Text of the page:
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The gifts of prayer, silence and service



Living in the midst of scarcity made a lasting impression upon Zeke and has been a theme in his life.


Zeke grew up in a military family and moved a lot throughout his childhood. His dad retired and his family moved to Rushford, New York. He said it was quite a culture shock moving from the military bases to Rushford. It is located in the Appalachian cultural region which has historically struggled with poverty. Zeke had never been exposed to such institutional poverty, addiction and prevalent suffering from physical, mental and social illnesses.


“The scarcity seeps into your consciousness and it set a tone for my life,” said Zeke.


Zeke attended college near Rushford and after graduating he did a year of service for Catholic Charities in Buffalo. He helped connect youth in need with social services. It was a very difficult year. He wasn’t trained for the position and didn’t feel comfortable acting as a social worker. His values were challenged and it was difficult to see a broken system not meeting the needs of the most vulnerable. However, that year taught him compassion and he grew in greater awareness of spiritual poverty. After 15 years living amongst this poverty, Zeke realized he desired to be a servant of Christ but in a different geographical area.


A friend mentioned a camp in Wisconsin that was hiring missionaries. When he was offered the position, Zeke took a great leap of faith. After he accepted, he had ten hours to pack up his belongings and jump on a train to Wisconsin where he had no idea with whom he’d be living and working.


“I had never been to Wisconsin. There were so many differences. For example, the majority of the people were employed and working jobs during the day, the yards were kept up and neat. It took some time to adjust,” said Zeke. During those two years as a missionary, he started spending more time in silent reflection. He discovered his brokenness and how it had hurt others in his life. Eventually, his reflection shifted to learning how he could try to be an agent of healing when he encountered others’ brokenness. It was a difficult experience to go through, but helped him start to grow in learning how God’s love and mercy are enough, not the material things of life.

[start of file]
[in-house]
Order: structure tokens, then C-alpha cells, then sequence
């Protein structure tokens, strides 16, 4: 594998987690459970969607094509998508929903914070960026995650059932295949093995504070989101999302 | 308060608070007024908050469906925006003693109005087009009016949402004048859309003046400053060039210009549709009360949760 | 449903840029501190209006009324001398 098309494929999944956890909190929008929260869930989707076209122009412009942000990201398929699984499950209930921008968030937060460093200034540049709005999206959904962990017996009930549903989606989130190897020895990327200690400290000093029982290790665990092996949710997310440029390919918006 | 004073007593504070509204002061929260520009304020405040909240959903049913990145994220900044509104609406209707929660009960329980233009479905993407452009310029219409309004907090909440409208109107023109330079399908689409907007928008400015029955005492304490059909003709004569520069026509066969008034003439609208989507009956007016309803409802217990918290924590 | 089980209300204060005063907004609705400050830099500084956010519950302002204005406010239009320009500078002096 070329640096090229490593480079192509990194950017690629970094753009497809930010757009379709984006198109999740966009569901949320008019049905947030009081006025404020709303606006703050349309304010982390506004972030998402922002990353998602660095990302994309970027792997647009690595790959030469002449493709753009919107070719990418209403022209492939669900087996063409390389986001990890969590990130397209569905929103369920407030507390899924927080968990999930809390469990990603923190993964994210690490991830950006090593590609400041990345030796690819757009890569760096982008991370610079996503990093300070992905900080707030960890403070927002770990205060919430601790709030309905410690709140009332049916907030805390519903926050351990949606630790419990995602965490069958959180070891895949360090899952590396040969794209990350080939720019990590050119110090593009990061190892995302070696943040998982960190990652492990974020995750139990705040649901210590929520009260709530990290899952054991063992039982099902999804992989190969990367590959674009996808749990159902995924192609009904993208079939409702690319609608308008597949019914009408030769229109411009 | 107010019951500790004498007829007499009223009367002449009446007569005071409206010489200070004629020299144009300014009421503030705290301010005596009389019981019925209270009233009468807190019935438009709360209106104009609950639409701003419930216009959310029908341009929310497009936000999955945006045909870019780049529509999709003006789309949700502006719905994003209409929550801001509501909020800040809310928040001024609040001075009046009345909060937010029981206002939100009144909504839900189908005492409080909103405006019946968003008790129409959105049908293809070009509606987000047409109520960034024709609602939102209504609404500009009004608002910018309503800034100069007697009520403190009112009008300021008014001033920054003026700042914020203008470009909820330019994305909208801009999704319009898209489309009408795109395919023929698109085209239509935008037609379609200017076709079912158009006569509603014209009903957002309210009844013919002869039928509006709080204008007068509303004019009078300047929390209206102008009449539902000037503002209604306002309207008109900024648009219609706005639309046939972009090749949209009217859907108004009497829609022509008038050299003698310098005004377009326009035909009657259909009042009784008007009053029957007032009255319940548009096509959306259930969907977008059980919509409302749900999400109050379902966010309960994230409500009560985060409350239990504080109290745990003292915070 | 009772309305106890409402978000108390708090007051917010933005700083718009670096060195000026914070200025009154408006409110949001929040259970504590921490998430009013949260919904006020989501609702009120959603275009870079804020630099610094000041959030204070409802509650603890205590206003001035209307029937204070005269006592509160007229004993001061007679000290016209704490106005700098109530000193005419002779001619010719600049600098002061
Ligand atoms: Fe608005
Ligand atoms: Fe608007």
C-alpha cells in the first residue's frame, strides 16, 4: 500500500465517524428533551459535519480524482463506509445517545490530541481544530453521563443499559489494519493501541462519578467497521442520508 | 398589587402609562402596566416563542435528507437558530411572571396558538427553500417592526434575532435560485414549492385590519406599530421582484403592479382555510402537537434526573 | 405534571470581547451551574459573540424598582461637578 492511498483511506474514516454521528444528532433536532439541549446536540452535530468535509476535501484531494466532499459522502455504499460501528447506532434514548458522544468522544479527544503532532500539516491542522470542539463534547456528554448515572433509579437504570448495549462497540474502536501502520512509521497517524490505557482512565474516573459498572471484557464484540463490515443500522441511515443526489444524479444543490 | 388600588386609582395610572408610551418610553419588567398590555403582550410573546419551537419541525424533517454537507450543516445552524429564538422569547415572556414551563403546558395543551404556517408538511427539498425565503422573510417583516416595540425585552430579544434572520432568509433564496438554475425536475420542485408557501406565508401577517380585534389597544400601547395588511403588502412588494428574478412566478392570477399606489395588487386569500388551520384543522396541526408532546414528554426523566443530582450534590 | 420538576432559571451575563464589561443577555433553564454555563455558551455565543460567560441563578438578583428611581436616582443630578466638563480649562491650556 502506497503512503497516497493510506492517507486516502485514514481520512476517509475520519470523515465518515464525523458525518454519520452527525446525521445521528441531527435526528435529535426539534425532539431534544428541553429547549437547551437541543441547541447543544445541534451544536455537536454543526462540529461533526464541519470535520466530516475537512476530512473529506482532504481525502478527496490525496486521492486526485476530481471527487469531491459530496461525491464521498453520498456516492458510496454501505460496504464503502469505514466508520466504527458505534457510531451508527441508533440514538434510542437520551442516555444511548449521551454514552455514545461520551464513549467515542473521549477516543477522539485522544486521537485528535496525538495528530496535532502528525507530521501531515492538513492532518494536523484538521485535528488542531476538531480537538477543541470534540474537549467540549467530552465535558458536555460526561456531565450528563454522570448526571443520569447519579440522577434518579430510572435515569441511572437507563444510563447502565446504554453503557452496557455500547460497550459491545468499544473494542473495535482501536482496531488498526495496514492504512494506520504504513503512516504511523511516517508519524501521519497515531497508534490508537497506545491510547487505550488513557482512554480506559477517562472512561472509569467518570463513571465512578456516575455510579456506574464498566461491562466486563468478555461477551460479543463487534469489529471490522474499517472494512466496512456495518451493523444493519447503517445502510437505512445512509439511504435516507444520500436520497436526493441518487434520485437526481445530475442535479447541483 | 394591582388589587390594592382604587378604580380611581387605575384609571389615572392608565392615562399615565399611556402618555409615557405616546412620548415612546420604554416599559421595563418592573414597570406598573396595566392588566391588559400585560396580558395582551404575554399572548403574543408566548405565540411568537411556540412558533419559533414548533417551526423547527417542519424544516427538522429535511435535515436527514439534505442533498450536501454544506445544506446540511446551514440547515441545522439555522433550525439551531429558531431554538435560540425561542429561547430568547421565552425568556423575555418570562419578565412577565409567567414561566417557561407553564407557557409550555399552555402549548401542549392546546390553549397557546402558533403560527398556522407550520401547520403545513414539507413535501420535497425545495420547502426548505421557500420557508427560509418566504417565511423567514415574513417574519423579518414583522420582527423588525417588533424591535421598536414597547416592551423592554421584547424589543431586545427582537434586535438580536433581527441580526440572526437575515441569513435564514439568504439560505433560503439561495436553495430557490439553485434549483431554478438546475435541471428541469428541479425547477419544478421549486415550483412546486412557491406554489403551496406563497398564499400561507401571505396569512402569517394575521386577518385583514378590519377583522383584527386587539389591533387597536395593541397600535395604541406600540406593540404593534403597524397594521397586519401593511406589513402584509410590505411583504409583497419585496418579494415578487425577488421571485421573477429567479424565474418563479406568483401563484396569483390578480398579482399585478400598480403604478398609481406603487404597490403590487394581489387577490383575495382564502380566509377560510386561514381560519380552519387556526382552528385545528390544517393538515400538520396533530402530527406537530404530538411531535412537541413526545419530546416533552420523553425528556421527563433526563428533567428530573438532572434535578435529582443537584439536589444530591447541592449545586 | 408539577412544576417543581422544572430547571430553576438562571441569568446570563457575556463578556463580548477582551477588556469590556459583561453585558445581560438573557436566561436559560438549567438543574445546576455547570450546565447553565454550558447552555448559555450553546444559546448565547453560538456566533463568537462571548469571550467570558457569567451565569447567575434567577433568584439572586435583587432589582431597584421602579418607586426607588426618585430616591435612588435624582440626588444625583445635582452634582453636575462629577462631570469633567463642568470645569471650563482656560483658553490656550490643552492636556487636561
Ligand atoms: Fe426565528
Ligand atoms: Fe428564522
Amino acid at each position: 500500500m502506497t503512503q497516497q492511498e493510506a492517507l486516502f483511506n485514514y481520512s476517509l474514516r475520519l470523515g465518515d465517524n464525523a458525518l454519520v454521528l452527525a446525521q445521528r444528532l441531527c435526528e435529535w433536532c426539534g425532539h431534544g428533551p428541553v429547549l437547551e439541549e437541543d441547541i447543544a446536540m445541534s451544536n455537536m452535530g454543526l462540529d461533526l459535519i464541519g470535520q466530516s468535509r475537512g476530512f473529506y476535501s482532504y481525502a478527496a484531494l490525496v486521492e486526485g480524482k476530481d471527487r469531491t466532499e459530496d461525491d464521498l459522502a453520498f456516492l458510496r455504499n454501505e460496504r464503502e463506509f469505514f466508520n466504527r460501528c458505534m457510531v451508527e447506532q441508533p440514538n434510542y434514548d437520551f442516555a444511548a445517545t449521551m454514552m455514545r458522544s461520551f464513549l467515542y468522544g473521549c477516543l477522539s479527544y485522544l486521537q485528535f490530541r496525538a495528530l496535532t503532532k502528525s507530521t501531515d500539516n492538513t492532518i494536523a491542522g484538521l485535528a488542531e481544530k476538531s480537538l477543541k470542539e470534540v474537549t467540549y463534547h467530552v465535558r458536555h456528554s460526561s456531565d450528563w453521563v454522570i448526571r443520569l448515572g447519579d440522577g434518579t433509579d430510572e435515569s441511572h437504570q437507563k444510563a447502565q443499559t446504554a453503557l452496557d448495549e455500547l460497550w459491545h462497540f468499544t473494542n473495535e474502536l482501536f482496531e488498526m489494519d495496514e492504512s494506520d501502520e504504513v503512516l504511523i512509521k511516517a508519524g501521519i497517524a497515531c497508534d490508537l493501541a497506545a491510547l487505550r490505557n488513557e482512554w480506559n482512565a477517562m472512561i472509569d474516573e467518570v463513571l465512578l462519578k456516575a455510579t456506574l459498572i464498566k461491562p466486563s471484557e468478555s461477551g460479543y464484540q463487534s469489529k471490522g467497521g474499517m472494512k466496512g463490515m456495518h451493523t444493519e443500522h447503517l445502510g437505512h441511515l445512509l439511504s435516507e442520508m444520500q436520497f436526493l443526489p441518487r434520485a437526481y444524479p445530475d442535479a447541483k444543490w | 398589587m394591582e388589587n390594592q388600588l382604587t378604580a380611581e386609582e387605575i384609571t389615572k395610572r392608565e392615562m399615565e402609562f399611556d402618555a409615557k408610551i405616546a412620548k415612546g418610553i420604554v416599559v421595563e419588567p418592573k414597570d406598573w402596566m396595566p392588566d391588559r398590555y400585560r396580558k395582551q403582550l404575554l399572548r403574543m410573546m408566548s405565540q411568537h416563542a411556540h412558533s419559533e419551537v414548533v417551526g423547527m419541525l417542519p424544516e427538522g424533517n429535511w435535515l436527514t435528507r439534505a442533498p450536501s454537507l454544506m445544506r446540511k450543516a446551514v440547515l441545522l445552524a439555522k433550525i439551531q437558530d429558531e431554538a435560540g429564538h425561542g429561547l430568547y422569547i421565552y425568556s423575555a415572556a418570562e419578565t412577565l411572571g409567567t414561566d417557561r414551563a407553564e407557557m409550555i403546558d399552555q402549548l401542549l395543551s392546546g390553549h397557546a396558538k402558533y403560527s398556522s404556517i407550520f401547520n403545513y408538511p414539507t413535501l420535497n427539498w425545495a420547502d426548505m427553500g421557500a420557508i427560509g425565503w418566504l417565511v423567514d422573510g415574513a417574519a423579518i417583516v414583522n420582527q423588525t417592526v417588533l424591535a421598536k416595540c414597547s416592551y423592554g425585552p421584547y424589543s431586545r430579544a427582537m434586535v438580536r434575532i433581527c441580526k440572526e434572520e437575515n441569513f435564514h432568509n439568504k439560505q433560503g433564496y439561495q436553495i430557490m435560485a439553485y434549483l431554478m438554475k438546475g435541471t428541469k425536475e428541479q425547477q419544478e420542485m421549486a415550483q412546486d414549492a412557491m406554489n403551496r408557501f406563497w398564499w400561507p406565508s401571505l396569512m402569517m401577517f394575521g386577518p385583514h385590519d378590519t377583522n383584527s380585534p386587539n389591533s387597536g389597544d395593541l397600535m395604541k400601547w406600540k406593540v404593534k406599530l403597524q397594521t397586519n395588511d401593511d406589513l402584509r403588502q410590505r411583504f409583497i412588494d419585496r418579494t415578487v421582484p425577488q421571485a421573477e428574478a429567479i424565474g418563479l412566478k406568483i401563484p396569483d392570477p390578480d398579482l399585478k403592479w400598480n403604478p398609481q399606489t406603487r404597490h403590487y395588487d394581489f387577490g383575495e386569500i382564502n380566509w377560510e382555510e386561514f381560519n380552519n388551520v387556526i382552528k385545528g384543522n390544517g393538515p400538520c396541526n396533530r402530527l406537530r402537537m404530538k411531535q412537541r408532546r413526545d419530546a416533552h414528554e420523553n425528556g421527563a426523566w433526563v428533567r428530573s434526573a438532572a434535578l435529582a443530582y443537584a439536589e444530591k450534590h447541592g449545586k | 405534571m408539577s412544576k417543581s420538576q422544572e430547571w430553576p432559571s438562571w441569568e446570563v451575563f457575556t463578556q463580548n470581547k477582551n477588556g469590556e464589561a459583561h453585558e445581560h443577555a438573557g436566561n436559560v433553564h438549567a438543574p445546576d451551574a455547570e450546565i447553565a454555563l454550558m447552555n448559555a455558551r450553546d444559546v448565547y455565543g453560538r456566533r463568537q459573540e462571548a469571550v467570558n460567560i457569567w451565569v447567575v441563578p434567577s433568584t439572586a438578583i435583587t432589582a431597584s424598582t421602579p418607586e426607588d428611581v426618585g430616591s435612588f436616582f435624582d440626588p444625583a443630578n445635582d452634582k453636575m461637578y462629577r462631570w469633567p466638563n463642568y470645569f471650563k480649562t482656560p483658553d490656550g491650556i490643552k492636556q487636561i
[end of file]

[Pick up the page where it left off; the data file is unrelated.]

After Zeke’s job at the camp ended, he bounced around from several negative job experiences and he encountered scarcity. He knew he needed to lean into God’s grace. He had put his trust in the Holy Spirit before and he knew he needed to do that again.


“I kept praying, ‘I believe, Lord, that you’ll meet my needs. Help my unbelief,’” said Zeke.


Zeke was applying for many positions. One day he expressed his frustrations about his job search with his girlfriend, Kristin. She told him that her home parish was looking for a middle school youth minister. She knew he really liked working with middle school students and encouraged him to apply. While he was also interviewing at two other places, St. Cecilia parish was the first to give him an offer.


“It was meant to be. It’s so good to work in a place where there’s a sense of mission. The clarity is much appreciated. It’s a common belief that comes from the top that if you want people to grow in their faith, you have to shepherd the shepherds. That’s something that I value greatly as a middle school youth minister and working with youth and catechists.”


Zeke and Kristin married and now have a precious baby son. He feels God’s many blessings in his life.


“When I was in high school, I desired to be rich and influence others and the way people think. I held on to attachments. Through prayer and silence, it brought about healing and a better sense of the Holy Spirit. I still need to keep asking myself, ‘how much is enough?’ I’ve come to learn that my main purpose is to love God, my wife, son and others the best I can.”


Through a lot of soul searching, prayer and service, Zeke has felt the Holy Spirit working in his life.


“It’s not easy to really look deep within yourself and see your faults. But, as I journeyed through various jobs and experiences, I still felt empty. It took a lot of prayer to see that with each step along the way, I was called to renounce something. Through lots of prayer, silence and serving others, I was able to see the great abundance in the fasting rather than the abundance in material things,” said Zeke.

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Copyright 2020  Darcie Tallman